© Hong Kong Academy of Medicine. CC BY-NC-ND 4.0
Depicting multiple schwannomas—a tale of two magnetic resonance neurogram techniques
HS Leung, MB, BS, FRCR1; JM Abrigo, FRCR, MD1; Eric HL Lau, FHKCORL, FHKAM (ORL)2; Winnie CW Chu, FHKCR, MD1
1 Department of Imaging and Interventional Radiology, The Chinese University of Hong Kong, Hong Kong
2 Department of Otorhinolaryngology, Head and Neck Surgery, The Chinese University of Hong Kong, Hong Kong
Corresponding author: Dr HS Leung (lhs655@ha.org.hk)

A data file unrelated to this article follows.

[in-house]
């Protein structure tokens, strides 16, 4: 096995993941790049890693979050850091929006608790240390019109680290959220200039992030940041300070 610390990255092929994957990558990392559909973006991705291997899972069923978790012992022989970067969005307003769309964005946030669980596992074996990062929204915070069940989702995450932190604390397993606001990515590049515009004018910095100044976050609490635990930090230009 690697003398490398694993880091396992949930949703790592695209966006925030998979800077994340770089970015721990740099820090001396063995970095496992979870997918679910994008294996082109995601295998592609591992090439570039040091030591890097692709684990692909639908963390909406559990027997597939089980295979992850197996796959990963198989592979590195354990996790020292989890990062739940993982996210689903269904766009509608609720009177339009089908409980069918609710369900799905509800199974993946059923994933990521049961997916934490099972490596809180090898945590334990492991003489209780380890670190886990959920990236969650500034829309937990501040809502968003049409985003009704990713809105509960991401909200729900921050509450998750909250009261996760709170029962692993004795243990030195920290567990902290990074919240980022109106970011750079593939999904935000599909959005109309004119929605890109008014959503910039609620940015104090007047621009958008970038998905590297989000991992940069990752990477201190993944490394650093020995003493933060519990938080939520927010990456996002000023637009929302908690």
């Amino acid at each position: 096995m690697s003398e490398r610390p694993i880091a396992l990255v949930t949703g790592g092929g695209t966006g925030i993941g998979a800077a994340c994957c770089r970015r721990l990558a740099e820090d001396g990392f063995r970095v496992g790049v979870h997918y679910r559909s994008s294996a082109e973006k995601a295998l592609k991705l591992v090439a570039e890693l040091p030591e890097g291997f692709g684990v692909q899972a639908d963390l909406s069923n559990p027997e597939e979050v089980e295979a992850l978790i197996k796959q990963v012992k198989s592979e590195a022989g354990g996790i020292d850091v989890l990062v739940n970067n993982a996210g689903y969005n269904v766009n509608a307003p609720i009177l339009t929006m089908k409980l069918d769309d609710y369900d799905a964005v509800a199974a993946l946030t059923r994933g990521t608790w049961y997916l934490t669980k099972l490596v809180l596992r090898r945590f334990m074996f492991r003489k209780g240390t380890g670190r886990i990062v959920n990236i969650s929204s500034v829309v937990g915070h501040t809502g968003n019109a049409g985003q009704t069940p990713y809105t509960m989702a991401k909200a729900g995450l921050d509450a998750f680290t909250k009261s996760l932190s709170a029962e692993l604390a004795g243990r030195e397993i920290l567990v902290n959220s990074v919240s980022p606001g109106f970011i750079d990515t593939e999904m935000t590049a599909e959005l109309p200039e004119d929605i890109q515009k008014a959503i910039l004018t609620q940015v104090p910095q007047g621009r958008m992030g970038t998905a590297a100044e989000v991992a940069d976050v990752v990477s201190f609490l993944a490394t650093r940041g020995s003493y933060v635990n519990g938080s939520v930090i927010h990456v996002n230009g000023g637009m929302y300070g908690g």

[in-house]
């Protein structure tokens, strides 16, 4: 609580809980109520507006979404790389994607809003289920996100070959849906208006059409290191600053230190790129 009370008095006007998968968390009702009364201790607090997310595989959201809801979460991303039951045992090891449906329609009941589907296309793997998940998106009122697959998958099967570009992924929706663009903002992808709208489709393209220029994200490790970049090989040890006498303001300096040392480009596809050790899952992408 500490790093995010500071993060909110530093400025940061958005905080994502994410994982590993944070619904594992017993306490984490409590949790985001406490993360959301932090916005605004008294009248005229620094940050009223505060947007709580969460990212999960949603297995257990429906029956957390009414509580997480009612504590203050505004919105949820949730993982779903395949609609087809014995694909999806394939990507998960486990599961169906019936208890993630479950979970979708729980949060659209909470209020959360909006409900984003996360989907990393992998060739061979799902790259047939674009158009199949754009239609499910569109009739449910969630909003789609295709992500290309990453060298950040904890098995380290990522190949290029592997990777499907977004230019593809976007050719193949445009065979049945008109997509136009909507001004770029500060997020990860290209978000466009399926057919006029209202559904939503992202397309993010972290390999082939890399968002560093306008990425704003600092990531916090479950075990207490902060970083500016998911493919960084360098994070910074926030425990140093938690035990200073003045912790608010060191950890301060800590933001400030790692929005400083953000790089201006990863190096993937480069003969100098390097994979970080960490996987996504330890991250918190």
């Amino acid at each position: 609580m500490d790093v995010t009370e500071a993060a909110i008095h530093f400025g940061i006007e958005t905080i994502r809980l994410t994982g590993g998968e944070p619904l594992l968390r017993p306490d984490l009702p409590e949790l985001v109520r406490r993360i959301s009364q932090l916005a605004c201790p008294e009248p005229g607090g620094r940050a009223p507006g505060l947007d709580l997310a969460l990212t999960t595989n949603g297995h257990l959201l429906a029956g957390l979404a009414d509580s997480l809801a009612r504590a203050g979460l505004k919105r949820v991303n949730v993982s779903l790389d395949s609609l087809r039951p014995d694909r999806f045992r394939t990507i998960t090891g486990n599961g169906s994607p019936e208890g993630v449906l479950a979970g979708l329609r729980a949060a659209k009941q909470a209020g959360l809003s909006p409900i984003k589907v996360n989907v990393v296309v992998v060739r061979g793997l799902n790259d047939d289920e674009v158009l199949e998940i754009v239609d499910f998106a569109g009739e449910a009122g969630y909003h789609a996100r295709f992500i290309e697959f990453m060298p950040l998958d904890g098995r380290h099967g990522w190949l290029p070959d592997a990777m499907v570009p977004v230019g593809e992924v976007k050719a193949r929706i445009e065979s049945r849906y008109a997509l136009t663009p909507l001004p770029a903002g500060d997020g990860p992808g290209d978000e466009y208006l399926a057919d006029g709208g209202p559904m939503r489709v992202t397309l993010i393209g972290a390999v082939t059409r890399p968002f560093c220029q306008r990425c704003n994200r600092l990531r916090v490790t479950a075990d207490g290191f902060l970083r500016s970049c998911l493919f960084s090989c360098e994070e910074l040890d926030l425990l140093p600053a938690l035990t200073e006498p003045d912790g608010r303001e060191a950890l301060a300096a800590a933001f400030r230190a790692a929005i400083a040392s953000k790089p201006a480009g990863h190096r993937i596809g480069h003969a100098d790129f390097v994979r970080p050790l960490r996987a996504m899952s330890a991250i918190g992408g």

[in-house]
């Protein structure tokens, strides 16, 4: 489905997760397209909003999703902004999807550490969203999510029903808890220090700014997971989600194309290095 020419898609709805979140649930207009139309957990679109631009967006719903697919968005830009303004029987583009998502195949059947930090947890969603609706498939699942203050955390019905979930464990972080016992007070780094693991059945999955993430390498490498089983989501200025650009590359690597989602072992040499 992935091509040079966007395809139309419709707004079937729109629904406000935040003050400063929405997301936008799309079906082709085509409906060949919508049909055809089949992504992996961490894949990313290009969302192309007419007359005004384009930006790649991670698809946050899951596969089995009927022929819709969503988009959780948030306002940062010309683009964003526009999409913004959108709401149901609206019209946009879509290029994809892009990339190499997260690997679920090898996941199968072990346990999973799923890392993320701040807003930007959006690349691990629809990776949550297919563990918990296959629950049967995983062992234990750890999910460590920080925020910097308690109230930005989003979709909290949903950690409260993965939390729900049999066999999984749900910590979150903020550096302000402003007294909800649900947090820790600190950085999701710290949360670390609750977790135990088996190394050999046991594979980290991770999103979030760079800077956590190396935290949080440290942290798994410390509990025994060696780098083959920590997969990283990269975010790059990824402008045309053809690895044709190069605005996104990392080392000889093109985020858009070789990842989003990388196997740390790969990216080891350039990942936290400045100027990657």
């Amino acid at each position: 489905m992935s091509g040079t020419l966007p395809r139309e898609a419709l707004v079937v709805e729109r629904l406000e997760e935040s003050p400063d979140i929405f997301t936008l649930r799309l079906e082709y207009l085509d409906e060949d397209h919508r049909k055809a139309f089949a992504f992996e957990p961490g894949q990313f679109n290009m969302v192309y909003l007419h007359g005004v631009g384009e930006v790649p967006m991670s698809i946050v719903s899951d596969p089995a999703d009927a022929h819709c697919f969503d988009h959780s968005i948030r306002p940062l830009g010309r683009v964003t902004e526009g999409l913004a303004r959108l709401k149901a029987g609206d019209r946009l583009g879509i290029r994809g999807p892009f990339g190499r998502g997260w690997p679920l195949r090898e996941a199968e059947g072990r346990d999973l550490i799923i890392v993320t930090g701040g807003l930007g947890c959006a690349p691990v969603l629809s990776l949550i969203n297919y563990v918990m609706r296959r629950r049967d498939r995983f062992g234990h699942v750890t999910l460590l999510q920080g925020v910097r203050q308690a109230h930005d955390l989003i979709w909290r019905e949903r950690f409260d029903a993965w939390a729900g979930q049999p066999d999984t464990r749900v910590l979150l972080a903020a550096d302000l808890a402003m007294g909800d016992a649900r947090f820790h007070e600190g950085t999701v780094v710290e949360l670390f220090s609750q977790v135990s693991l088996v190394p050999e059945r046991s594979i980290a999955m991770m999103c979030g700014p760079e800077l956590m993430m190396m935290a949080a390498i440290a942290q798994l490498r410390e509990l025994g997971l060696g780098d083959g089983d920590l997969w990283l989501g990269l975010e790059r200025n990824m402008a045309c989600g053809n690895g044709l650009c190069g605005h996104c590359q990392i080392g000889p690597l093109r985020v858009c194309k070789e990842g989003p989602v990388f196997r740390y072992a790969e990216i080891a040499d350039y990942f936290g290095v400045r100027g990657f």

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A 40-year-old female with unremarkable past health and no known family history of neurofibromatosis presented with a 3-year history of non-specific discomfort at the right submandibular region and upper neck. No facial nerve dysfunction was evident clinically. Ultrasound of the major salivary glands revealed a soft tissue nodule posterior to the right submandibular gland. Fine needle aspiration cytology findings were compatible with schwannoma. Subsequent magnetic resonance imaging (MRI) revealed a cluster of nodules within the deep lobe of the right parotid gland with a linear orientation. Further delineation with high-resolution MRI and neurography sequences with acquisition of double-echo steady state (DESS) [Fig 1] and post-contrast constructive interference in steady state (CISS) [Fig 2] sequences delineated these nodules arising eccentrically from the main trunk, inferior division and the marginal mandibular branch of the facial nerve, respectively. The patient continues with imaging surveillance while awaiting workup of underlying neurofibromatosis or schwannomatosis.